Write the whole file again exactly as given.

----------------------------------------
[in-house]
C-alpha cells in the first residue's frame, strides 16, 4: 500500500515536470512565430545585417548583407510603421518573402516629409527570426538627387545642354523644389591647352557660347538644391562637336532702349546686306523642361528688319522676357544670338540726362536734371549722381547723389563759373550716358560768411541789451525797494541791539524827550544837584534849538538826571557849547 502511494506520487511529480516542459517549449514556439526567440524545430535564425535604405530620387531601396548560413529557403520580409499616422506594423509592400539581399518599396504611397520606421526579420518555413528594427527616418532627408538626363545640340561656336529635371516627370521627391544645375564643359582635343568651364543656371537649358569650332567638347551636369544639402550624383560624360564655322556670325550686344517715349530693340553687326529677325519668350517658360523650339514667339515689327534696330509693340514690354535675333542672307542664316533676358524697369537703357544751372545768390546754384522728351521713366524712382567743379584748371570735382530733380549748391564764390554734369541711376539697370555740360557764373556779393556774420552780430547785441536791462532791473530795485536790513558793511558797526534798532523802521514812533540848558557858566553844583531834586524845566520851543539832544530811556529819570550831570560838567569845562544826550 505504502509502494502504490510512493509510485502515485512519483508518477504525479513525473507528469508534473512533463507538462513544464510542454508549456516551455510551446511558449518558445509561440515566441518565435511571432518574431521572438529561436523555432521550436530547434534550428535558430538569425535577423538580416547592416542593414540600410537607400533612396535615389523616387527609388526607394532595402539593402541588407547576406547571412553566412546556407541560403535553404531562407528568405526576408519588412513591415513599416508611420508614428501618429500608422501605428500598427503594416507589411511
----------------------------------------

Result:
[in-house]
C-alpha cells in the first residue's frame, strides 16, 4: 500500500515536470512565430545585417548583407510603421518573402516629409527570426538627387545642354523644389591647352557660347538644391562637336532702349546686306523642361528688319522676357544670338540726362536734371549722381547723389563759373550716358560768411541789451525797494541791539524827550544837584534849538538826571557849547 502511494506520487511529480516542459517549449514556439526567440524545430535564425535604405530620387531601396548560413529557403520580409499616422506594423509592400539581399518599396504611397520606421526579420518555413528594427527616418532627408538626363545640340561656336529635371516627370521627391544645375564643359582635343568651364543656371537649358569650332567638347551636369544639402550624383560624360564655322556670325550686344517715349530693340553687326529677325519668350517658360523650339514667339515689327534696330509693340514690354535675333542672307542664316533676358524697369537703357544751372545768390546754384522728351521713366524712382567743379584748371570735382530733380549748391564764390554734369541711376539697370555740360557764373556779393556774420552780430547785441536791462532791473530795485536790513558793511558797526534798532523802521514812533540848558557858566553844583531834586524845566520851543539832544530811556529819570550831570560838567569845562544826550 505504502509502494502504490510512493509510485502515485512519483508518477504525479513525473507528469508534473512533463507538462513544464510542454508549456516551455510551446511558449518558445509561440515566441518565435511571432518574431521572438529561436523555432521550436530547434534550428535558430538569425535577423538580416547592416542593414540600410537607400533612396535615389523616387527609388526607394532595402539593402541588407547576406547571412553566412546556407541560403535553404531562407528568405526576408519588412513591415513599416508611420508614428501618429500608422501605428500598427503594416507589411511